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Abdi v. Lindamood

United States District Court, M.D. Tennessee, Nashville Division

August 19, 2019

ELMI ABDI
v.
CHERRY LINDAMOOD, WARDEN

          REPORT AND RECOMMENDATION

          Barbara D. Holmes, United States Magistrate Judge.

         TO: Honorable Aleta A. Trauger, District Judge

         By Order entered December 2, 2016 (Docket Entry No. 42), the above captioned Petition for a writ of habeas corpus filed under 28 U.S.C. § 2254 was referred to the Magistrate Judge for further proceedings under 28 U.S.C. § 636(b)(1) and Rule 72 (b) of the Federal Rules of Civil Procedure.

         After review of the Petition and Respondent's Answer, the undersigned respectfully recommends that the Petition be denied and this action be dismissed.

         I. BACKGROUND

         Elmi Abdi (“Petitioner”) is a state inmate of the Tennessee Department of Correction who is confined at the South Central Correctional Facility in Clifton, Tennessee. On September 22, 2009, a jury in Davidson County, Tennessee, found him guilty of one count of attempted aggravated robbery. For this crime, he was sentenced to ten years of imprisonment, to be served consecutive to sentences for others crime of which Petitioner had been previously convicted.[1]

         The conviction at issue arose out of events that occurred on the morning of January 1, 2008, when Petitioner entered a hotel in Nashville, Tennessee, acted as if he had a gun in his pocket, and attempted to rob the hotel.[2] Petitioner did not testify at trial, and the evidence against him consisted primarily of the victim's testimony, the testimony of the police officer who interviewed Petitioner, and parts of the video of Petitioner's police interview. The Tennessee Court of Criminal Appeals hearing Petitioner's direct appeal from his conviction provided the following summary of the evidence presented at Petitioner's trial:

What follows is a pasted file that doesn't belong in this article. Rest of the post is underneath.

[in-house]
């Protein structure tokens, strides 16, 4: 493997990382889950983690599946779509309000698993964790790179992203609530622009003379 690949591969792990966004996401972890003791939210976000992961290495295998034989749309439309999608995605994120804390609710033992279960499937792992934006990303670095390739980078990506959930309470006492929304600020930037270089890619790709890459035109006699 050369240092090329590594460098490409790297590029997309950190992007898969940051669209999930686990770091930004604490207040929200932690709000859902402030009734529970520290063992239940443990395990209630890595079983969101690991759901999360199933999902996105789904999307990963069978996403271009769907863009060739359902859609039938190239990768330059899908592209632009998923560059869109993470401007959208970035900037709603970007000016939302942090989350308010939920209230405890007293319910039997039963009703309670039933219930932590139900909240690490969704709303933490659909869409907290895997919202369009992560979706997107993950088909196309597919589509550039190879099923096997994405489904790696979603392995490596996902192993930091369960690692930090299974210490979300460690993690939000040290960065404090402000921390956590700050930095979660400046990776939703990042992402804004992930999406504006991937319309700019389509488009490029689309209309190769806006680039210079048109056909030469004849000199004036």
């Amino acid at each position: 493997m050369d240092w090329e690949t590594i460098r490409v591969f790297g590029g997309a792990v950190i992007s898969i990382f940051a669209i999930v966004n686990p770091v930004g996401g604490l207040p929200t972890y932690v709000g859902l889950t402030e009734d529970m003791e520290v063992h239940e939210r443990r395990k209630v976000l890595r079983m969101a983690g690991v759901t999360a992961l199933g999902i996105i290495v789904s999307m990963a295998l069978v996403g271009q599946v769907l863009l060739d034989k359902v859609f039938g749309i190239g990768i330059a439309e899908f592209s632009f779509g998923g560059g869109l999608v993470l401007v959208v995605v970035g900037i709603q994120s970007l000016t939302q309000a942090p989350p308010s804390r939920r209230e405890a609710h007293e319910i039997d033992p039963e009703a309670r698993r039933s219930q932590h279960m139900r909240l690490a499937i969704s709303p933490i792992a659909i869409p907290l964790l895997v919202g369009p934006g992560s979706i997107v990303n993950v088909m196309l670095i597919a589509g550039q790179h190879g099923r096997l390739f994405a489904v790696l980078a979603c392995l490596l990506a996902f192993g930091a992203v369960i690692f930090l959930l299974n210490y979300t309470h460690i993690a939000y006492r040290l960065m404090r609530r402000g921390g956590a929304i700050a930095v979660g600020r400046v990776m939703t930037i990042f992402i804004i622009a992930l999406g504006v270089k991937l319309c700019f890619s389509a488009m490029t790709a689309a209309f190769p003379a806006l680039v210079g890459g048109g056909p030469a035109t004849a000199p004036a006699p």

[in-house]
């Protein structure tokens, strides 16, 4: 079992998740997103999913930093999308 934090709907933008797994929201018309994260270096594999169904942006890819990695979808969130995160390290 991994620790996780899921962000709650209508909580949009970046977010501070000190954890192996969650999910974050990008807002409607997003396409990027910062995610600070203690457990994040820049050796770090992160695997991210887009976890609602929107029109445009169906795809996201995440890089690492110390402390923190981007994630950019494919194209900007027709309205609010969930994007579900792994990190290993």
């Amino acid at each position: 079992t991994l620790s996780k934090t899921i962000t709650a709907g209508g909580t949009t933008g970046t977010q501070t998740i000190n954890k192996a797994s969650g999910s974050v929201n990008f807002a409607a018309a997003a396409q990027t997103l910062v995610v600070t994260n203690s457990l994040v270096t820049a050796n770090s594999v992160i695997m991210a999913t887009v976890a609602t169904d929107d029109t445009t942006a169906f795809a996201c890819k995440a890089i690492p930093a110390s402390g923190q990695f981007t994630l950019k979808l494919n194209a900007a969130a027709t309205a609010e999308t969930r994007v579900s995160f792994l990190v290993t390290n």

The victim testified that on January 1, 2008, she was the front desk clerk at the Extended Stay America Hotel located at 2525 Elm Hill Pike, Nashville, Tennessee. On that day, she arrived at work at 7:00 a.m. Before she could remove money from the hotel's safe to put in her register for the day, she heard the door open and went to the front desk. The victim testified that the defendant was standing at the counter, wearing a stocking cap, a gray fleece jacket, and dark sunglasses. She said that he demanded that she give him all of the money. He had his hand in a pocket of his jacket, and she said that “he lifted his hand up towards my head like he had a gun.” She told him that she had not taken the money out of the safe yet and showed him the empty register drawer. He demanded that she let him behind the counter and said, “I ought to kill you.” The victim testified that after he said that, she began moving to the side door and then turned and ran through the back door. She said that she was afraid that he would shoot her in the back when she turned to run. She went up to the third floor, and knocked on a guest's door. The guests let her in, and they called the police. When the police arrived, she told them what happened. The following day, a detective at the Hermitage Precinct showed her a set of photographs. She identified a photograph of the defendant as the person who tried to rob her. She also identified the defendant in the courtroom.